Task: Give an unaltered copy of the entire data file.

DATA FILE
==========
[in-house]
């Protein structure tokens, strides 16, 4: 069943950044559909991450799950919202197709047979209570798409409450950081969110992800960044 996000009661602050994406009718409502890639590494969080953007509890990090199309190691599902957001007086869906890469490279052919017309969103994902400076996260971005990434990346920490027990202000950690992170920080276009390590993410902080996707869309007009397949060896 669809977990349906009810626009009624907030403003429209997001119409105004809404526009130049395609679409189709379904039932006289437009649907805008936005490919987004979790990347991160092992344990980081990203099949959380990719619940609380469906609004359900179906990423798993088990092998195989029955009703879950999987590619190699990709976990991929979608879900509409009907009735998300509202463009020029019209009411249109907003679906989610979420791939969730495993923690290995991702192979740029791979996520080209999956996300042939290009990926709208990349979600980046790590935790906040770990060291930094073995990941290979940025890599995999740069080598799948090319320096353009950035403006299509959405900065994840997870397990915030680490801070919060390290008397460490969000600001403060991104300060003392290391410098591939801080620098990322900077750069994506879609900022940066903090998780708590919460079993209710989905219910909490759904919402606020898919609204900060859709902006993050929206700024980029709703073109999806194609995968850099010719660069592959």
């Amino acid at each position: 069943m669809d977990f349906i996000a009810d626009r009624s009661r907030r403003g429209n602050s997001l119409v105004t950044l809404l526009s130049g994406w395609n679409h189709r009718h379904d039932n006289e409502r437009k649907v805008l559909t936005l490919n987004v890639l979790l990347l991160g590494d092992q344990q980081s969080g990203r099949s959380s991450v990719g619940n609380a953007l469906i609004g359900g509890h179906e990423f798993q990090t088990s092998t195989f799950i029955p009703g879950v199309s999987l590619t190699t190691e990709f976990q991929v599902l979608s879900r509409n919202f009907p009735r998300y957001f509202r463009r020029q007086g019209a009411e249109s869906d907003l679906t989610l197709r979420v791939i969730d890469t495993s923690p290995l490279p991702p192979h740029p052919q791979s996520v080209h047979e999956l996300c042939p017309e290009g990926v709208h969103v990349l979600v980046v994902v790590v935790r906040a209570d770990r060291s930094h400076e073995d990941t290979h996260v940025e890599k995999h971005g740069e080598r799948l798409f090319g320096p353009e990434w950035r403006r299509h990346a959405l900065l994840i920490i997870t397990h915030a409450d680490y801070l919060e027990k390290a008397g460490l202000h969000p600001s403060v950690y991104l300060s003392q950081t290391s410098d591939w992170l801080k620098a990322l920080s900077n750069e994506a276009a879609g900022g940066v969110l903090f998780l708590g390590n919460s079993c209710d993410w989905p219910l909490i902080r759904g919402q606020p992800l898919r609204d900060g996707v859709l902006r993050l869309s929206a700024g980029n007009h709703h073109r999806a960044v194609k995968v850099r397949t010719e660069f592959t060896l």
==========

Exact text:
[in-house]
């Protein structure tokens, strides 16, 4: 069943950044559909991450799950919202197709047979209570798409409450950081969110992800960044 996000009661602050994406009718409502890639590494969080953007509890990090199309190691599902957001007086869906890469490279052919017309969103994902400076996260971005990434990346920490027990202000950690992170920080276009390590993410902080996707869309007009397949060896 669809977990349906009810626009009624907030403003429209997001119409105004809404526009130049395609679409189709379904039932006289437009649907805008936005490919987004979790990347991160092992344990980081990203099949959380990719619940609380469906609004359900179906990423798993088990092998195989029955009703879950999987590619190699990709976990991929979608879900509409009907009735998300509202463009020029019209009411249109907003679906989610979420791939969730495993923690290995991702192979740029791979996520080209999956996300042939290009990926709208990349979600980046790590935790906040770990060291930094073995990941290979940025890599995999740069080598799948090319320096353009950035403006299509959405900065994840997870397990915030680490801070919060390290008397460490969000600001403060991104300060003392290391410098591939801080620098990322900077750069994506879609900022940066903090998780708590919460079993209710989905219910909490759904919402606020898919609204900060859709902006993050929206700024980029709703073109999806194609995968850099010719660069592959």
């Amino acid at each position: 069943m669809d977990f349906i996000a009810d626009r009624s009661r907030r403003g429209n602050s997001l119409v105004t950044l809404l526009s130049g994406w395609n679409h189709r009718h379904d039932n006289e409502r437009k649907v805008l559909t936005l490919n987004v890639l979790l990347l991160g590494d092992q344990q980081s969080g990203r099949s959380s991450v990719g619940n609380a953007l469906i609004g359900g509890h179906e990423f798993q990090t088990s092998t195989f799950i029955p009703g879950v199309s999987l590619t190699t190691e990709f976990q991929v599902l979608s879900r509409n919202f009907p009735r998300y957001f509202r463009r020029q007086g019209a009411e249109s869906d907003l679906t989610l197709r979420v791939i969730d890469t495993s923690p290995l490279p991702p192979h740029p052919q791979s996520v080209h047979e999956l996300c042939p017309e290009g990926v709208h969103v990349l979600v980046v994902v790590v935790r906040a209570d770990r060291s930094h400076e073995d990941t290979h996260v940025e890599k995999h971005g740069e080598r799948l798409f090319g320096p353009e990434w950035r403006r299509h990346a959405l900065l994840i920490i997870t397990h915030a409450d680490y801070l919060e027990k390290a008397g460490l202000h969000p600001s403060v950690y991104l300060s003392q950081t290391s410098d591939w992170l801080k620098a990322l920080s900077n750069e994506a276009a879609g900022g940066v969110l903090f998780l708590g390590n919460s079993c209710d993410w989905p219910l909490i902080r759904g919402q606020p992800l898919r609204d900060g996707v859709l902006r993050l869309s929206a700024g980029n007009h709703h073109r999806a960044v194609k995968v850099r397949t010719e660069f592959t060896l």